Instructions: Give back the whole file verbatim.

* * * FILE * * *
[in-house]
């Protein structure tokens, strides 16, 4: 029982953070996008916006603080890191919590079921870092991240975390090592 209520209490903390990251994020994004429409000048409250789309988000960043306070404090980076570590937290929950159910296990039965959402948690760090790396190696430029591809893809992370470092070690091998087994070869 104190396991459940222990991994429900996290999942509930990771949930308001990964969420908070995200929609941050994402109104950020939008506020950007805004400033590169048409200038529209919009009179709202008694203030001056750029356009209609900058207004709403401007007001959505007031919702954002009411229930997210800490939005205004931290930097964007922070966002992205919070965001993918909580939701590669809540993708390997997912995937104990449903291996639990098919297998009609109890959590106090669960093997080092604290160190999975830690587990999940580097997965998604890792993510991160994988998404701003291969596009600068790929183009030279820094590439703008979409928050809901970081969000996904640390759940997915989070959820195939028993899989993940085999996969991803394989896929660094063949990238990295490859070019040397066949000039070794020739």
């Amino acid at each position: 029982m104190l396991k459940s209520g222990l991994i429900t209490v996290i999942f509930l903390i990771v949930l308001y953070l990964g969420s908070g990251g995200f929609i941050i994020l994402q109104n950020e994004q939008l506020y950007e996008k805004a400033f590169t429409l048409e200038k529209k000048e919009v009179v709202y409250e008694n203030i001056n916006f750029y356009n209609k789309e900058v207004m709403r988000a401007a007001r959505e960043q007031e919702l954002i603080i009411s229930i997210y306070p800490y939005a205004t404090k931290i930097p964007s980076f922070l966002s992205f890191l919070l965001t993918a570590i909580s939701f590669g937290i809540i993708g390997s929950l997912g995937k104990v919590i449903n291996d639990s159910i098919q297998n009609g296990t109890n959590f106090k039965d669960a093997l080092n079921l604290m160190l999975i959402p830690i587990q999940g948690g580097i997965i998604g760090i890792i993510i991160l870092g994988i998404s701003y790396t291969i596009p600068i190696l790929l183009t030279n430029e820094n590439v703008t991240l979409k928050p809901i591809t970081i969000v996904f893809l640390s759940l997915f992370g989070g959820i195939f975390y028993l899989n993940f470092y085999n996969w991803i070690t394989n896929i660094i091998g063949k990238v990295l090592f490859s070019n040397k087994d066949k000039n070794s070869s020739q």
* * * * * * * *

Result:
[in-house]
């Protein structure tokens, strides 16, 4: 029982953070996008916006603080890191919590079921870092991240975390090592 209520209490903390990251994020994004429409000048409250789309988000960043306070404090980076570590937290929950159910296990039965959402948690760090790396190696430029591809893809992370470092070690091998087994070869 104190396991459940222990991994429900996290999942509930990771949930308001990964969420908070995200929609941050994402109104950020939008506020950007805004400033590169048409200038529209919009009179709202008694203030001056750029356009209609900058207004709403401007007001959505007031919702954002009411229930997210800490939005205004931290930097964007922070966002992205919070965001993918909580939701590669809540993708390997997912995937104990449903291996639990098919297998009609109890959590106090669960093997080092604290160190999975830690587990999940580097997965998604890792993510991160994988998404701003291969596009600068790929183009030279820094590439703008979409928050809901970081969000996904640390759940997915989070959820195939028993899989993940085999996969991803394989896929660094063949990238990295490859070019040397066949000039070794020739």
């Amino acid at each position: 029982m104190l396991k459940s209520g222990l991994i429900t209490v996290i999942f509930l903390i990771v949930l308001y953070l990964g969420s908070g990251g995200f929609i941050i994020l994402q109104n950020e994004q939008l506020y950007e996008k805004a400033f590169t429409l048409e200038k529209k000048e919009v009179v709202y409250e008694n203030i001056n916006f750029y356009n209609k789309e900058v207004m709403r988000a401007a007001r959505e960043q007031e919702l954002i603080i009411s229930i997210y306070p800490y939005a205004t404090k931290i930097p964007s980076f922070l966002s992205f890191l919070l965001t993918a570590i909580s939701f590669g937290i809540i993708g390997s929950l997912g995937k104990v919590i449903n291996d639990s159910i098919q297998n009609g296990t109890n959590f106090k039965d669960a093997l080092n079921l604290m160190l999975i959402p830690i587990q999940g948690g580097i997965i998604g760090i890792i993510i991160l870092g994988i998404s701003y790396t291969i596009p600068i190696l790929l183009t030279n430029e820094n590439v703008t991240l979409k928050p809901i591809t970081i969000v996904f893809l640390s759940l997915f992370g989070g959820i195939f975390y028993l899989n993940f470092y085999n996969w991803i070690t394989n896929i660094i091998g063949k990238v990295l090592f490859s070019n040397k087994d066949k000039n070794s070869s020739q």